Clearly, if an object were a variable of an array of size one, you could initialise a reference to an array of size one with an object:
int (&array) = variable; // illegal
However, the initialisation is illegal. The relevant clause for this is Clause 4 [conv] (Standard Conversions) which stated in paragraph 1:
Standard conversions are implicit conversions with built-in meaning. Clause 4 enumerates the full set of such conversions.
This clause is too long to quote here but it has nothing to say about a conversion of an object to a reference of an array of any size. Similarly, the section in
reinterpret_cast (5.2.10 [expr.reinterpret.cast]) does not spell out any behaviour involving arrays but does spell out this exclusion in paragraph 1:
... Conversions that can be performed explicitly using
reinterpret_cast are listed below. No other conversion can be performed explicitly using
I don't think there is an explicit statement that an object is not an array of one object but there are sufficient omissions to make the case implicitly. The guarantee given by the standard relating objects and array is that pointer to an object behave as if they are pointing to array of size 1 (5.7 [expr.add] paragraph 4):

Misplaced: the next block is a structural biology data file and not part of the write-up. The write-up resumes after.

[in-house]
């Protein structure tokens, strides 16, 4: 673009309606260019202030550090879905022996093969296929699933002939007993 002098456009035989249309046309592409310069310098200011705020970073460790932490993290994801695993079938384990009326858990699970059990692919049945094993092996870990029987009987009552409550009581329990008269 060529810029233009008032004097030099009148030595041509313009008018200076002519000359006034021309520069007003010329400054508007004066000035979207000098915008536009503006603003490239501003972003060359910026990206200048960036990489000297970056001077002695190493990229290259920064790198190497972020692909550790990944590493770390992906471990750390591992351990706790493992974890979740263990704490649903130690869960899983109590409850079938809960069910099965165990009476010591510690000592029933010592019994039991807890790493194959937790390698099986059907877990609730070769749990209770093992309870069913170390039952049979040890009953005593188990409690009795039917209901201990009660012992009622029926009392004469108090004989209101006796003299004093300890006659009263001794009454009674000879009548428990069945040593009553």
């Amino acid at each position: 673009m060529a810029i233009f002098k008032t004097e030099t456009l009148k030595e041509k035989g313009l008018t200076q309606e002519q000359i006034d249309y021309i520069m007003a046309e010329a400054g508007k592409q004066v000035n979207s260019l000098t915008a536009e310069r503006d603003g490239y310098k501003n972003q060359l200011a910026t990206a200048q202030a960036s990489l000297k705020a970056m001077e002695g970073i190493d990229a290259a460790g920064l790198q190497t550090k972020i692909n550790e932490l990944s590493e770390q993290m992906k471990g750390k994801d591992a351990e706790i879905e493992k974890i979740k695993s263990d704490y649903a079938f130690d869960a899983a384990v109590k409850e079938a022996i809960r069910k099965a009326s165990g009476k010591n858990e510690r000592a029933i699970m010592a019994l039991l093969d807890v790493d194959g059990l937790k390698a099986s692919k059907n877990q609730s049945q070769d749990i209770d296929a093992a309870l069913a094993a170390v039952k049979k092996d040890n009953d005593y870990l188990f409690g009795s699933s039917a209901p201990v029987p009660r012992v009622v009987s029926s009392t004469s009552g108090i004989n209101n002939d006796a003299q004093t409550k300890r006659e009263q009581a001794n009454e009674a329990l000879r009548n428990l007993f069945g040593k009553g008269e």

For the purposes of these operators, a pointer to a nonarray object behaves the same as a pointer to the first element of an array of length one with the type of the object as its element type.
The presence of this statement also implies that array objects and nonarray objects are different entities: if they were considered the same this statement wouldn't be necessary to start with.
With respect to prior (or future) versions of the standard: although the exact words in the different clauses may have changed, the overall situation didn't change: objects and arrays were always different entities and, so far, I'm not aware of an intent to change that.